I am thinking about the illustrations of the victims of police violence that honored these people and connected us to their lives. I am also thinking about all the artists whose work directly address racial injustice—autobiographic, documentary or exploring systems of oppression in different forms. Many artists have used their skill to design visuals that communicate information, used their work to fundraise and devoted themselves completely to protests during this time. I think the role of the artist is the same as the role of the human—use what you have and do what you can to make a difference.
TWS –Breakdown is an online exhibition hosted on Distance Gallery. How do you envision art in this upcoming “new normal”?
AB –I think that virtual exhibitions will be the new landscape for viewing, at least for the time being. It’s been a thrill to work with the Distance Gallery. But I would also love to have a physical exhibition of this work. Detail, texture and scale don’t fully translate to screens. The essence of the work persists, but the visceral experience is lessened.
Digital shows can reach much larger audiences and are easier to organize. The reliance on this format until there’s a COVID vaccine may signal a shift towards more work that is suited to a digital platform—perhaps work that is technologically based.
But I think, as is really already the case, that this will make us yearn for the tactile, an experience with something we can be present with and relate to in real space. I miss the experience of looking at art that entirely encompasses my attention, without the pull of texts and emails in the background. I miss the physical world.
The exhibition: Breakdown is on view at Distance Gallery from June 15 – July 15 An accompanying exhibition catalog will soon be available. Contact Andrea to get more information about it.
Breakdown artist feature: Andrea Burgay interviews artist China Marks
AB –What are you “breaking down” in these complex fiber-based drawings?
CM –My drawings are derived from bits and chunks of imagery from a wide range of patterned fabrics, found printed clothing, needlepoint, various kinds of trim, etc., as well as scraps left over from previous drawings and old silkscreens of mine from the early 90’s, printed on fabric. I have many boxes of scraps, as well as fabric bought on trips or given to me. I also have both sewn and printed text, some of it left over from previous projects. So, in effect, I construct my drawings from what has already been broken down and made profoundly incoherent.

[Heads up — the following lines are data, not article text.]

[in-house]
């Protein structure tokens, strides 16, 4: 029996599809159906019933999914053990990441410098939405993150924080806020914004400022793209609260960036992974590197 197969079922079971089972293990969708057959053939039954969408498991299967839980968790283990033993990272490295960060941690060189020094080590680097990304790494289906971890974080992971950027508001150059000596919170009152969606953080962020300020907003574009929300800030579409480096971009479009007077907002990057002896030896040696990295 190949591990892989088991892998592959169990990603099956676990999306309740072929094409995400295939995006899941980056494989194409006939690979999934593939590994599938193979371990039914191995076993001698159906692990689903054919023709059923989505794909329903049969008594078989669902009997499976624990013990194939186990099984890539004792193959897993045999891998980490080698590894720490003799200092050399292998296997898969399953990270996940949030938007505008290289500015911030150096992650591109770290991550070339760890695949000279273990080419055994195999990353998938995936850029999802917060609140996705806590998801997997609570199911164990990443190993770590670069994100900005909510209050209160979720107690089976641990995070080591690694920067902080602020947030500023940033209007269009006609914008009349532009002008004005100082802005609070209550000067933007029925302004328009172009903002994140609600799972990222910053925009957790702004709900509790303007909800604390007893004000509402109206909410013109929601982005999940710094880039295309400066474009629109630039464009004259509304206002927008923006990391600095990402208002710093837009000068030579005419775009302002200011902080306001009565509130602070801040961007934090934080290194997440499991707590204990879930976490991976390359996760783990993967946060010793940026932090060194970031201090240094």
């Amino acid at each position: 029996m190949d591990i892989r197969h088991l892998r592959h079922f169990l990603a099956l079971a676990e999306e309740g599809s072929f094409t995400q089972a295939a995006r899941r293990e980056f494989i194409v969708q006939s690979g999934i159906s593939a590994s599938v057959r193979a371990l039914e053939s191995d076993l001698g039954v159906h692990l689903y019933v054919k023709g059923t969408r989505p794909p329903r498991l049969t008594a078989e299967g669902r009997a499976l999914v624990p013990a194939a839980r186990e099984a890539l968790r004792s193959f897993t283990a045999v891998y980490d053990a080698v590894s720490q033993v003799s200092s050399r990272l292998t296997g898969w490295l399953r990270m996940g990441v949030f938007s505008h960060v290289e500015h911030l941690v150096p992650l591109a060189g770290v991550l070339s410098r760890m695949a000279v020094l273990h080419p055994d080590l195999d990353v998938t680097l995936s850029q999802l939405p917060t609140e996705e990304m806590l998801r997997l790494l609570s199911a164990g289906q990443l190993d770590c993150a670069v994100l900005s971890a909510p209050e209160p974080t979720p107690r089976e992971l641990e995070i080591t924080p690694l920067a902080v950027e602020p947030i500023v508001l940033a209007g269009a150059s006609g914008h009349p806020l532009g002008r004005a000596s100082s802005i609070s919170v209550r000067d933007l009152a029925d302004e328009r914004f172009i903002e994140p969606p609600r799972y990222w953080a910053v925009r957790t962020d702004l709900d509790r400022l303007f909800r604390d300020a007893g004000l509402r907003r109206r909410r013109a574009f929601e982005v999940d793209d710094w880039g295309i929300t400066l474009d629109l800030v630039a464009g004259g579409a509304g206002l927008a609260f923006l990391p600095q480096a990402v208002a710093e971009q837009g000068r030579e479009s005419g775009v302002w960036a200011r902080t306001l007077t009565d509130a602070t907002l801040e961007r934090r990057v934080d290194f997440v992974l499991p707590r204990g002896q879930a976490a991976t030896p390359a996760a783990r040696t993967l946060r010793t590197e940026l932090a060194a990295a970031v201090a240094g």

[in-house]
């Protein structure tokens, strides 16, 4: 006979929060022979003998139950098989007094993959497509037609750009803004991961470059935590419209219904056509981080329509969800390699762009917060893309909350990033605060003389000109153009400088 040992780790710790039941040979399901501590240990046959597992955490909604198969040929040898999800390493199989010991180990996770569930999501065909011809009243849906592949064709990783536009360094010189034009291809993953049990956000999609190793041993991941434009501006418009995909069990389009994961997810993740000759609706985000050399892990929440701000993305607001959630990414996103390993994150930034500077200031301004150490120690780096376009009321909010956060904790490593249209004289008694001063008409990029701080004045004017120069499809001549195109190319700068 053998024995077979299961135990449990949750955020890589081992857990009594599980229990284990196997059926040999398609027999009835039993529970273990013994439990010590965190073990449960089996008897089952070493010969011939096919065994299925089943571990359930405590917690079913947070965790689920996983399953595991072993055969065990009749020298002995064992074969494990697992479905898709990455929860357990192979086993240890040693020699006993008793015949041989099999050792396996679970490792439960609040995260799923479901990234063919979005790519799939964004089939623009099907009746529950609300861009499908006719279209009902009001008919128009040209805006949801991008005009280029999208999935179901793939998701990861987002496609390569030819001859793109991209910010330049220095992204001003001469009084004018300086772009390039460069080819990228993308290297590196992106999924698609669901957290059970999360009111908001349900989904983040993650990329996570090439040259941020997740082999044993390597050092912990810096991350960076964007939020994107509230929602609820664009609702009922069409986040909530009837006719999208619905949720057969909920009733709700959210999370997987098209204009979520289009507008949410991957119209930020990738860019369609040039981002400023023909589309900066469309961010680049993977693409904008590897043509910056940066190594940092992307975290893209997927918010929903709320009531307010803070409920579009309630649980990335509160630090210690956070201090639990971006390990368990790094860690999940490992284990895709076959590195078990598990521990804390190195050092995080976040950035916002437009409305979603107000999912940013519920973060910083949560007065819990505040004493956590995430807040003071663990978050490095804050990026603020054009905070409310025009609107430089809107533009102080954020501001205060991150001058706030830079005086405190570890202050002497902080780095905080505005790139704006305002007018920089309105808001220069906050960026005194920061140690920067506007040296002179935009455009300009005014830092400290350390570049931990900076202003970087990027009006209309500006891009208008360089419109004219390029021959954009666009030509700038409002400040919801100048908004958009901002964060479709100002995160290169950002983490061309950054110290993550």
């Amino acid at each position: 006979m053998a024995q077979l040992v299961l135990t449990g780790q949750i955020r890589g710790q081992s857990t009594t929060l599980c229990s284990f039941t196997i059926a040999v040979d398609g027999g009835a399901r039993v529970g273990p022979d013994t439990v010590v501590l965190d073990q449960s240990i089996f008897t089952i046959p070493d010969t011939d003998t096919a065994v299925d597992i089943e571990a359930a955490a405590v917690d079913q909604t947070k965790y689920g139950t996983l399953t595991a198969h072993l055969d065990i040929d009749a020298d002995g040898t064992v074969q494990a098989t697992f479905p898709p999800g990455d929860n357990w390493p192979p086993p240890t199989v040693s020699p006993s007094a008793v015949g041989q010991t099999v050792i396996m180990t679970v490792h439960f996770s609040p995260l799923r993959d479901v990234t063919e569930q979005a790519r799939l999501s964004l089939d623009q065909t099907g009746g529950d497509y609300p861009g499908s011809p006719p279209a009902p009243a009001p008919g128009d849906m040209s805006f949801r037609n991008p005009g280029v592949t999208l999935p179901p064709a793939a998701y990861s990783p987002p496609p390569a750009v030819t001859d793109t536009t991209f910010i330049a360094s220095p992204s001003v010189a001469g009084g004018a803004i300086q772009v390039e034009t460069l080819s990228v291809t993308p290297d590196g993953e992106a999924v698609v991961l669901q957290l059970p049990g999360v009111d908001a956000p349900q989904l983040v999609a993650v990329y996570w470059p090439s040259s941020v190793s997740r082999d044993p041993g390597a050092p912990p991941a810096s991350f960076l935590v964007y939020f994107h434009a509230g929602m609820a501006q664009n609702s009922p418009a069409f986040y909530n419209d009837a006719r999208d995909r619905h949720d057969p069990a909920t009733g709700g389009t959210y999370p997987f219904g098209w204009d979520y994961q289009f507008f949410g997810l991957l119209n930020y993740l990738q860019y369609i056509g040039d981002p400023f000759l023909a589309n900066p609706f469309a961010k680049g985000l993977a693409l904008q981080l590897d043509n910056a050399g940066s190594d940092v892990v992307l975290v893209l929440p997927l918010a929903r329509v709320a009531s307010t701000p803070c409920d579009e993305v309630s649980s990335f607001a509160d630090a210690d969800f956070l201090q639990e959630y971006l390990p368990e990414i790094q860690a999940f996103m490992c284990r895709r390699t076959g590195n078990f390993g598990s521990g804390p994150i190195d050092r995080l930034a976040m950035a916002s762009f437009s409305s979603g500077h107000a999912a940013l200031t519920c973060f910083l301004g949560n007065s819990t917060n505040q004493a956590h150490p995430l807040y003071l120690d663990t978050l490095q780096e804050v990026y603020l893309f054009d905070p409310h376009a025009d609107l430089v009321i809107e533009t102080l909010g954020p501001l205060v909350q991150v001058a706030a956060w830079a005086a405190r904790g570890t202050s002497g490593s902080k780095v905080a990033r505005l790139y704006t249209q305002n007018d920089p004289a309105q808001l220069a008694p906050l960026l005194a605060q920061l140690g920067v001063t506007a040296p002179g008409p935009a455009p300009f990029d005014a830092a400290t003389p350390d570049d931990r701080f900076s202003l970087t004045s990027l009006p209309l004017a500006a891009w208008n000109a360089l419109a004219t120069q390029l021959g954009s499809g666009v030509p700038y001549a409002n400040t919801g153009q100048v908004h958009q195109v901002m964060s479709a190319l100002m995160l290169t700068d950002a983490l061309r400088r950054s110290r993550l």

AB –In the premise for the Breakdown exhibition, I state that artists break things down in order to transform and rebuild. What does this process of transformation express in your work?
CM –Well, yes of course, my drawings are transformative, I mean, why make something that already exists?
First of all, my drawings are narratives. I use a great variety of found imagery to create narratives that reflect our present circumstances and how we negotiate issues of power and transcendence. At the same time, my drawings are artifacts of process, objects as well as images.
Meanwhile, the essential nature of my time-based artmaking requires me to relinquish control and to remain open to chance. This generates a wide range of imagery and formal solutions that I would otherwise not have access to.
I make these drawings because it is the most interesting thing I have ever done and I can hardly wait to see what happens next.
There’s something about this medium, by which I mean using an industrial sewing machine to draw with thread into fabric, and since 2013, also using a computerized embroidery machine and CAD software—that suits me very well, perhaps because it is such a makeshift, hybrid art form, employing materials and machines meant for the manufacture and ornamentation of clothing, along with hand tools like pliers and screw drivers, not customarily used for drawing.
This medium has such richness that it will take the rest of my life to unpack its possibilities. Though it is very hard work, with thousands of knots to be tied and interminable doing, undoing, and re-doing until I get it right, I have given myself over it, becoming in effect as much an instrument of the process as any of my machines.
AB– Many of your recent works are made on contemporary tapestry copies of historical art works. How do you interact with the history of these objects, now removed and translated multiple times from their original form?
CM –Since the fall of 2014, in addition to one of a kind books and miscellaneous other drawings, I have been working on a series of drawings on contemporary tapestry copies of 14th-21th century paintings, variously collaging and sewing into them, subverting both imagery and narrative, and writing dialogue and commentary which I embroider out and sew down. I call the finished drawings “altered paintings,” which does not make clear how much was already done to them before I ever laid a hand on them: how badly copied, cropped, edited they were, how coarsely re-decorated, and finally woven pixelated on digital looms using modern yarns. In effect, just like the rest of our history, they had been massively and repeatedly interfered with. In fact, that is why I like working with them.
AB –In your work, disparate components merge to form disjointed characters that move, speak and interact. Where do these characters come from? How do they evolve?
CM –As noted above, I am not in charge. But I believe that my drawings tell stories that reflect the world we live in.
AB –These characters inhabit alternate universes created from metamorphosed scraps and bits of our present world. How do these alternate universes connect to where we are?
CM –What you consider an alternate universe is our own world, seen at a slant, a cruel but fascinating place.
In effect I use broken-down bits of imagery to construct strange but compelling narratives instead of the usual stories of who we are and what we do and why it matters, which is always the same thing—buy something, watch something, eat something, find God, and so forth.